Read the full article at http://www.informit.com/articles/article.asp?p=442341.  If you use Bluetooth connections with your Treo, check with Palm to make sure the various vulnerabilities have been patched (remember that new ones may be found also).  If you don’t use Bluetooth, turn it off.

Questioning An A-Lister

From Seth Godin’s “The Reason” post:

The reason that you have a water bubbler in your office is that it used to be difficult to filter water effectively.

The reason we still have a water bubbler in our office is that filtration may remove biological impurities, which may spread disease, but not chemical ones, which may affect the flavor or may also be detrimental to the health of the drinker.  Plus, ours is one of those that provides instant hot or cold water, so it’s useful as well as healthy.  The presence isn’t due to an archaic “we’ve always done it this way”, it’s actually an improvement over the tap.  And it’s plumbed directly into the water line, so no one needs to change the bottle.  This is also why my fridge has a water dispenser in the door.

The reason that Blockbuster exists is that VCR tapes used to cost more than $100.

That’s why Blockbuster was started.  Now that VCR tapes are well below $100, and are on the verge of extinction, should Blockbuster cease to exist?  Not hardly.  Blockbuster stores serve a group of people Netflix can’t—the very impatient.  Video on demand just hasn’t arrived, and there’s no reason to think that Blockbuster won’t try and have a hand in that in the future.  The presence of something from the past doesn’t necessarily indicate a status-quo, same-old-same-old mentality.  Not that Blockbuster is any shining example of adaptation, but it seems to be filling a need even today.

The reason that SUVs have a truck chassis is that the government regulates vehicles with a truck chassis differently.

No, that’s why you get a tax break for buying an Explorer.  My SUV (a Honda CRV) is actually built on a car chassis, as is the Murano, Rav 4 and a few other small SUVs.  Maybe SUVs are built on a car or truck chassis because there are economic and safety engineering reasons for minimizing the number of chasses in an automaker’s fleet.

I am with Heather on the lawn thing—out of frustration, my neighbor has mowed mine on a couple of occasions.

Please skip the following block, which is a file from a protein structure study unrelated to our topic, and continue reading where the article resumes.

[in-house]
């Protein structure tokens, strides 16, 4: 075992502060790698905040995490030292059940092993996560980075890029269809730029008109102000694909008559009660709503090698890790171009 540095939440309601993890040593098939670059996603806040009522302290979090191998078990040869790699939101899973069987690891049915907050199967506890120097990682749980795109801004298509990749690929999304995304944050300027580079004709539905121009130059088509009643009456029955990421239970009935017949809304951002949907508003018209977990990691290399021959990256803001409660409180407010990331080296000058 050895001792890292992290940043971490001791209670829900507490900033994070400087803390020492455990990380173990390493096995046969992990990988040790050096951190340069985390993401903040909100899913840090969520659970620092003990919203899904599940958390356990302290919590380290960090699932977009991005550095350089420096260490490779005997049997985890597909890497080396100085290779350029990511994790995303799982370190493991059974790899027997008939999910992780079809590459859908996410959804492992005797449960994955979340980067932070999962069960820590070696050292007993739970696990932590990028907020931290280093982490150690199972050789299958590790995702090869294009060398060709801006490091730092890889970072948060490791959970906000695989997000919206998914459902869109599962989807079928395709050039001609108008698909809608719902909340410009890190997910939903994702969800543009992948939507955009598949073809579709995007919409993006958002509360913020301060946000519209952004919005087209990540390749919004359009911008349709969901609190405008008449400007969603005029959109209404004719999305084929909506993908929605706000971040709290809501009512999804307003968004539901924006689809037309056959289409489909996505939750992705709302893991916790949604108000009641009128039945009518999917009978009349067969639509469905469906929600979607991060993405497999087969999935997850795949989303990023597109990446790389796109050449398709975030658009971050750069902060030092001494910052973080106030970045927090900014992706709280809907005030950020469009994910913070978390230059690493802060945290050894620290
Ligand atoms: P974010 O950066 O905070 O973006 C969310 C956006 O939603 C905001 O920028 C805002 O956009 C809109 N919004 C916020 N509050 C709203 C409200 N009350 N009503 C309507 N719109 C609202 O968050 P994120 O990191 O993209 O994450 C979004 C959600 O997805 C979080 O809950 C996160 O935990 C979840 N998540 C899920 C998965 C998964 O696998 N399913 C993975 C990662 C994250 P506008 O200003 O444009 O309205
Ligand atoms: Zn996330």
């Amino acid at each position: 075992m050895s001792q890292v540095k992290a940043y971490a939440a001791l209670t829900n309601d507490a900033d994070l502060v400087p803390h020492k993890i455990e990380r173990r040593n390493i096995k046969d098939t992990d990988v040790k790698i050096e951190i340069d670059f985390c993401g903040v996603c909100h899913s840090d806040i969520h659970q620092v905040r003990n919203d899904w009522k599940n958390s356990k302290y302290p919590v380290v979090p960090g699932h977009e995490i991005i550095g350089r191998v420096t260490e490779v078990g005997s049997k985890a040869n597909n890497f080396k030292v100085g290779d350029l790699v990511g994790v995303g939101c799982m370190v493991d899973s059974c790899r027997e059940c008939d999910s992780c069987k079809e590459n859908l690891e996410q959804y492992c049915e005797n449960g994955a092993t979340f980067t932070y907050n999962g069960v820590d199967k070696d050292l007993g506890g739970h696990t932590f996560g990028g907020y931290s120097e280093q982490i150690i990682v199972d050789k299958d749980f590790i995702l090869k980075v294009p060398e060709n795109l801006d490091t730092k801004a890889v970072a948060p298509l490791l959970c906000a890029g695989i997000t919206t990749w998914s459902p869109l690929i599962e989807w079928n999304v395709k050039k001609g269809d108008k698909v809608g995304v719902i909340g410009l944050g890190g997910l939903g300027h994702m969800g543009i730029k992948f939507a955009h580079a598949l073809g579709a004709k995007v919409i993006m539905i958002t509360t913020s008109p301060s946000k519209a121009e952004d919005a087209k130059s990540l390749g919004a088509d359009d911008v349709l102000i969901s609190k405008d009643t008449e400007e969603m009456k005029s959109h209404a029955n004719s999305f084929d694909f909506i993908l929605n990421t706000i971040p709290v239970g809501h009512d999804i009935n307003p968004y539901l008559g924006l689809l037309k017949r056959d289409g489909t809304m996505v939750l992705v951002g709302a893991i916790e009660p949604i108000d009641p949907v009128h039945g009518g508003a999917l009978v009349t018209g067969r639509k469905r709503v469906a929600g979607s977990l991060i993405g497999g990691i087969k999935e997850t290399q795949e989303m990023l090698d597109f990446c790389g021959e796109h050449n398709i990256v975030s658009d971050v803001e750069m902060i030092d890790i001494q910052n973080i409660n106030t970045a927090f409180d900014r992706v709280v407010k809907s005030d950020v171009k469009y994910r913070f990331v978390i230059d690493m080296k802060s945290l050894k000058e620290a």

Now playing: The Grateful DeadSugar Magnolia (Remastered Version)

SplashBlog Up and Running

Splash Blog is a Flickr-like service, with a client app that runs on my Treo 700w.  There’s also a web-based admin, which I can use to upload photos from my Nikon D50.  I suppose I could pop the SD card from my Nikon into my Treo and upload from there, but while the EVDO network is fast, it’s not as fast as my cable internet.

I’ve been playing with the service for a couple of weeks, and it’s pretty cool.  On the Splashblog now is the obligatory photo of the dog (one of the dogs, anyway), my buddy Jon’s black and gold inventory, and a few photos from Franklin on Ice.

Now playing: Mott the HoopleAll the Way from Memphis

Marc Broussard Saturn Commercial

My search referrals are filling up with this, for a smattering of reasons.  To make it easy, here’s the answer in one spot:

The song in the Saturn commercial is “Home” from his “Carencro” CD.  This is the commercial where the sides of the buildings fold down for the Vue.  The rest of the albumn is good, but this song is different from the rest.  If you want it in iTunes, click the link below on a machine that has iTunes loaded.  If you want the whole album via Amazon, click on the album cover.

BTW – Carencro is his hometown in Louisiana.

Now playing: Marc BroussardHome

Carencro, by Marc Broussard
Click here for the album at Amazon

XM Radio On Treo 700w

My buddy Nathan comes through with this today–www.minixm.com.  This is XM Radio’s
official lightweight stream site, meant for devices like the Treo 700w. 
Access the site through your Pocket IE, and choose your channel.  When the
stream begins, Windows Media Player will start and handle the playback. 
You can get the “now playing” in either WMP or PIE.  The sound quality
isn’t fantastic, but good enough, especially for the news programs.

Bad news for Treo 650 users–the XM stream requires support for Windows Media
Player 9 or better, which apparently isn’t available for the Palm OS. 
Trying to open the stream crashed Bob’s 650.